-20

0
Order

20

40

-40

-20

0
Order

20

40

Figure 1 Relationship between Bessel Function order and its argument for values of 0, 5,
10, and 20.
To find an upper limit we try to measure a relationship between the value of the argument
and the order at which the Bessel function will be a consistently low value.

Maximum Order for each argument where Bessel function is <1e-4 and Fitted Line

100

Order

80

60

40
Actual
Line Fit

20

10

20

30

40
50
60
Argument value

70

80

90

100

Figure 2 Bessel function order for different arguments at which the value of the function
is consistently below 1x10-4
For example in Figure 1 in the bottom right panel it can be seen that for an argument of
20 the Bessel Function will reach a value close to zero at approximately an order of 30. If
we measure the point at which the Bessel function consistently has a low value for a

range of arguments we can find a relationship. Figure 2 shows a plot of the point where
the Bessel Function value is consistently smaller than 1x10-4 (i.e. -80dB which is
sufficient to prevent audible aliasing) for arguments ranging from 0 to 100. Results are
only shown for the case where the order is positive, because it can be shown [15] that the
positive order amplitude is related to the negative order amplitude by

J k (I ) = ( 1) J k (I )
k

(9)

In Figure 2 it can be seen that the relation is almost linear. Fitting a line as shown in
figure 2 we get the expression
k i = 1.2185 I i + 5,625

(10)

This provides an approximate upper limit on ki depending on the modulation index Ii.
Note that the value of ki must be an integer so the ceiling of (10) should be computed.
Note too that due to the product term of the Bessel functions in (7) the overall spectral
magnitude at a particular frequency could possibly be very small (of the order 10-4(K)). A
qualification could also be added to (10) because in the case where the modulation index
is less than 0.2 the order is simply 1, that is
If I i 0.2 then k i = 1

(11)

This is known as narrowband FM [17] where, in the single sinusoidal modulator case, the
magnitude spectrum is almost the same as that of sinusoidal amplitude modulation (AM).
Evolution of index k1
10

k1

5
0
-5
-10

1000

2000

3000

4000
5000
6000
Evolution of index k2

7000

8000

9000

k2

-5

-10

50

100

150
Evolution of index k3

200

250

k3

5
0
-5
-10

8
10
Iteration index

12

14

16

18

Figure 3 Sample evolution of Indices for a three modulator signal

Next, it is worth examining the evolution of the indices ki in (7). There are as many
indices as modulation components. If the evolution of the indices is plotted a pattern can
be observed. Figure 3 illustrates this for a signal with three modulators (K=2) whose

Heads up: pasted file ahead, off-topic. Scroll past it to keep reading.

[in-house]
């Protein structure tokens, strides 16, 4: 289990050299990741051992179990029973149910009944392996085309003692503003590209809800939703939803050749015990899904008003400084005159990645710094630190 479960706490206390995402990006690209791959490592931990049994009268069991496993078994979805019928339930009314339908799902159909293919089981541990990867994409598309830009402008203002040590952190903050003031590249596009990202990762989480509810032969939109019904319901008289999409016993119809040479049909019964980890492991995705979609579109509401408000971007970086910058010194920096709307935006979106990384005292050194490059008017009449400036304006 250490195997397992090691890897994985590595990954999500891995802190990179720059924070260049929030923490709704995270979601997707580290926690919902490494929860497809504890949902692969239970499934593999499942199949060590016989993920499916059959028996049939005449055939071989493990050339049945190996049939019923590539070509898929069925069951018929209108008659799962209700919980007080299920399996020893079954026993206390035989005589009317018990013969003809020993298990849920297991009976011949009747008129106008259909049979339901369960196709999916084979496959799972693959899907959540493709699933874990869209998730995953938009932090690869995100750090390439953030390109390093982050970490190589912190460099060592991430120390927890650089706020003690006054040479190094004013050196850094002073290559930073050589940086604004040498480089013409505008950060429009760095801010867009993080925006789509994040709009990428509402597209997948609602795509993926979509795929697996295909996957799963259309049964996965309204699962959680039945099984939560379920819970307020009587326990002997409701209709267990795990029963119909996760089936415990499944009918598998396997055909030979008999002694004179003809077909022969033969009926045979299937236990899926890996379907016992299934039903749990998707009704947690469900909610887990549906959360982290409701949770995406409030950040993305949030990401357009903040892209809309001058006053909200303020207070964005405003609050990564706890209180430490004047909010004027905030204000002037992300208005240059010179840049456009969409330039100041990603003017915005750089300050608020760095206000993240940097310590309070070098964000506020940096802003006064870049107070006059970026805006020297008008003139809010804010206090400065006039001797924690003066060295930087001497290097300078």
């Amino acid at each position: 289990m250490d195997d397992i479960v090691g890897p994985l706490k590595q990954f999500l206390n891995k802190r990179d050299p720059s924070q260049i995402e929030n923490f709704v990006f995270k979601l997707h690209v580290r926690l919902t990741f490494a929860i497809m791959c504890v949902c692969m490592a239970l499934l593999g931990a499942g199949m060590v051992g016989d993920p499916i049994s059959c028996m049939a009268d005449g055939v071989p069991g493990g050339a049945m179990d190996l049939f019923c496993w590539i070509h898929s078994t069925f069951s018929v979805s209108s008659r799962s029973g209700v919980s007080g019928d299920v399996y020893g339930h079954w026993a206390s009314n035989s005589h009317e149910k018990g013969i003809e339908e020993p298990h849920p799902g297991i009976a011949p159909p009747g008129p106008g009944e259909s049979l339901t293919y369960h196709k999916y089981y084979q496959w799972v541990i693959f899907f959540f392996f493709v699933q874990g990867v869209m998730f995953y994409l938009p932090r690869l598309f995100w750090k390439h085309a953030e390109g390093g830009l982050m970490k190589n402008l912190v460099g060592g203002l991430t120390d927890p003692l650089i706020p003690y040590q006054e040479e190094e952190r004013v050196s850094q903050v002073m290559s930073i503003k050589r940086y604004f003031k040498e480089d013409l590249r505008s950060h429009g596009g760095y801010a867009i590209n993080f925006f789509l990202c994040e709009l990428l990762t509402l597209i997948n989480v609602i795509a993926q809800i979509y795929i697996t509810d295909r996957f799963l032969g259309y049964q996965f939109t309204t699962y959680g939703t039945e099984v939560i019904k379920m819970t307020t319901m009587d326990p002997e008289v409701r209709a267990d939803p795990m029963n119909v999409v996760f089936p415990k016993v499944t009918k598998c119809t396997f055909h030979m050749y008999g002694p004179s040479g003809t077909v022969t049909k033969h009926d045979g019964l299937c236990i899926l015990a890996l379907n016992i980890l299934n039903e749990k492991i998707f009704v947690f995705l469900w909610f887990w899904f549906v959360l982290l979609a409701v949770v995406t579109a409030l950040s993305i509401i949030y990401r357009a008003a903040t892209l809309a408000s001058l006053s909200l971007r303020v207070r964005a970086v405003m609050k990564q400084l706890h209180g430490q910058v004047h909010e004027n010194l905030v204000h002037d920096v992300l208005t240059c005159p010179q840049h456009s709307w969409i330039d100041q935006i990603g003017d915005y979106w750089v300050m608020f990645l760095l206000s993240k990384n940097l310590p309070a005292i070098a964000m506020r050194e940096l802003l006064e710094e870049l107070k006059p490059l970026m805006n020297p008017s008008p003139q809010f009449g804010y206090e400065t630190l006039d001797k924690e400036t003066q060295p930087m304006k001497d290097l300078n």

modulation indices are I1=1, I2=0.7, and I3=0.2. Using (10), we obtain maximum values
for k of k1=6, k2=5, and k3=5. In Figure 3 it can be seen that the indices are periodic, with
those of k3 having period 1. The shapes of the evolutions are approximately like either a
staircase or sawtooth. This suggests that one could streamline the implementation of (7) if
this phenomenon could be exploited.
If we define a waveform period as
K

T = (2k i 1)

(12)

i =1

and a time vector as


=

[0,K, T 1]
T

(13)

Defining a vector of maximum indices


k i = 2[k1 ,K , k K ] 1

(14)

where the scaling by 2 and subtraction of 1 is because the indices must be symmetric
around 0. Another k vector must also be written
k f = 2[1, k1 , K , k K ] 1

(15)

and a rising sawtooth function of frequency 0 at time t which is written as


x(t ) = saw( 0 , t )

(16)

Then the evolution of each index ki can be written as


i
i

xi ( ) = 0.5(k i )saw 2 k f (l ), 0.5 saw 2 k i (l ),


l =1

l =1

(17)

where i=1,,K-1, and assuming that the vectors ki is indexed from 1 to K, and kf is
indexed from 1 to K+1.
In the case where i=K, then the expression is simpler
K

x K 1 ( ) = 0.5(k K 1 )saw 2 k f (l ), + 0.5


l =1

The total number of frequencies at which (7) will be evaluated will be

(18)

K 1

2k

(19)

i =0

Note that the expression for (19) is the same as that for (12). However, there will be
duplicates of frequency values because of the way indices combine. Assuming that the
modulation is harmonic the total number of unique frequencies will be
K

1 + 2 (i + 1)k i

(20)

i =1

It was found through experiment that the distribution of duplicates will approximately
follow a Gaussian distribution. Figure 4 demonstrates this for the example given above.
This is a histogram illustrating the distribution of the number of combinations of the
index values generated by (17) after multiplication by the harmonic frequencies of the
modulator (m, 2 m, 3 m,, K m). In the plot it is assumed that the carrier frequency
is 0Hz, however, in the actual signal this will be translated to the true carrier frequency,
c.
Number of indices that combine to give a particular frequency value
50
45
40

Number of Instances

35
30
25
20
15
10
5
0
-4000

-3000

-2000

-1000
0
1000
Frequency (Hz)

2000

3000

4000

s
Figure 4: Number of instances of duplicates of sideband frequencies after combination of
indices in (16) and (17) with harmonic frequency values of the modulation
The Bessel Function evaluations using the indices returned by (17) and (18) will also